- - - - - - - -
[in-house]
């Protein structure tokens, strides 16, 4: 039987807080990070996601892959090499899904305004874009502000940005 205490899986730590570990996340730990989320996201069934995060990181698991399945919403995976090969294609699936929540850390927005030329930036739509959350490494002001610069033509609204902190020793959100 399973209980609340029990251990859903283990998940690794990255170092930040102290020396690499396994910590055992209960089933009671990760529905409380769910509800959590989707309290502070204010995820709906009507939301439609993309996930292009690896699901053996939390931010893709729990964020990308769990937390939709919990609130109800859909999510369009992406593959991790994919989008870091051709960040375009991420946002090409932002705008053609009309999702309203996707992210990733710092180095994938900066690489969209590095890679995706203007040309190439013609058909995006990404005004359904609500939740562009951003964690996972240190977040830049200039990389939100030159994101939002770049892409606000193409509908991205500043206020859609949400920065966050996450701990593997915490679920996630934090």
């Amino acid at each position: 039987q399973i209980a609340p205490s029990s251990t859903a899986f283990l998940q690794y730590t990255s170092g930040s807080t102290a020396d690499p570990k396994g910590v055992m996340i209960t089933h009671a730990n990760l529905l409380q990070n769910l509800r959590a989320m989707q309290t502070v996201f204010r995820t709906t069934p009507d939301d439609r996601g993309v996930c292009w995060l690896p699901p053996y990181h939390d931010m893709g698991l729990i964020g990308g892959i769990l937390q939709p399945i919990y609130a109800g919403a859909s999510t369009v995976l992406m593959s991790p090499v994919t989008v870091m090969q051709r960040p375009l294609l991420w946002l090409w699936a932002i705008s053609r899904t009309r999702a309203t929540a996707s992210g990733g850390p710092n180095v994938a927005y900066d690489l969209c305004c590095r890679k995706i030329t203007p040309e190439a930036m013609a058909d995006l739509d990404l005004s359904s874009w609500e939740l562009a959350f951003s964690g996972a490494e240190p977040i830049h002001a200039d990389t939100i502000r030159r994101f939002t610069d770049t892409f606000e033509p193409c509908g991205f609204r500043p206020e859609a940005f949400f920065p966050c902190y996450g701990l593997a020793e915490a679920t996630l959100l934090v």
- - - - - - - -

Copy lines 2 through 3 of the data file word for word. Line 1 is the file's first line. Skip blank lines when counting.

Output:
């Protein structure tokens, strides 16, 4: 039987807080990070996601892959090499899904305004874009502000940005 205490899986730590570990996340730990989320996201069934995060990181698991399945919403995976090969294609699936929540850390927005030329930036739509959350490494002001610069033509609204902190020793959100 399973209980609340029990251990859903283990998940690794990255170092930040102290020396690499396994910590055992209960089933009671990760529905409380769910509800959590989707309290502070204010995820709906009507939301439609993309996930292009690896699901053996939390931010893709729990964020990308769990937390939709919990609130109800859909999510369009992406593959991790994919989008870091051709960040375009991420946002090409932002705008053609009309999702309203996707992210990733710092180095994938900066690489969209590095890679995706203007040309190439013609058909995006990404005004359904609500939740562009951003964690996972240190977040830049200039990389939100030159994101939002770049892409606000193409509908991205500043206020859609949400920065966050996450701990593997915490679920996630934090």
């Amino acid at each position: 039987q399973i209980a609340p205490s029990s251990t859903a899986f283990l998940q690794y730590t990255s170092g930040s807080t102290a020396d690499p570990k396994g910590v055992m996340i209960t089933h009671a730990n990760l529905l409380q990070n769910l509800r959590a989320m989707q309290t502070v996201f204010r995820t709906t069934p009507d939301d439609r996601g993309v996930c292009w995060l690896p699901p053996y990181h939390d931010m893709g698991l729990i964020g990308g892959i769990l937390q939709p399945i919990y609130a109800g919403a859909s999510t369009v995976l992406m593959s991790p090499v994919t989008v870091m090969q051709r960040p375009l294609l991420w946002l090409w699936a932002i705008s053609r899904t009309r999702a309203t929540a996707s992210g990733g850390p710092n180095v994938a927005y900066d690489l969209c305004c590095r890679k995706i030329t203007p040309e190439a930036m013609a058909d995006l739509d990404l005004s359904s874009w609500e939740l562009a959350f951003s964690g996972a490494e240190p977040i830049h002001a200039d990389t939100i502000r030159r994101f939002t610069d770049t892409f606000e033509p193409c509908g991205f609204r500043p206020e859609a940005f949400f920065p966050c902190y996450g701990l593997a020793e915490a679920t996630l959100l934090v």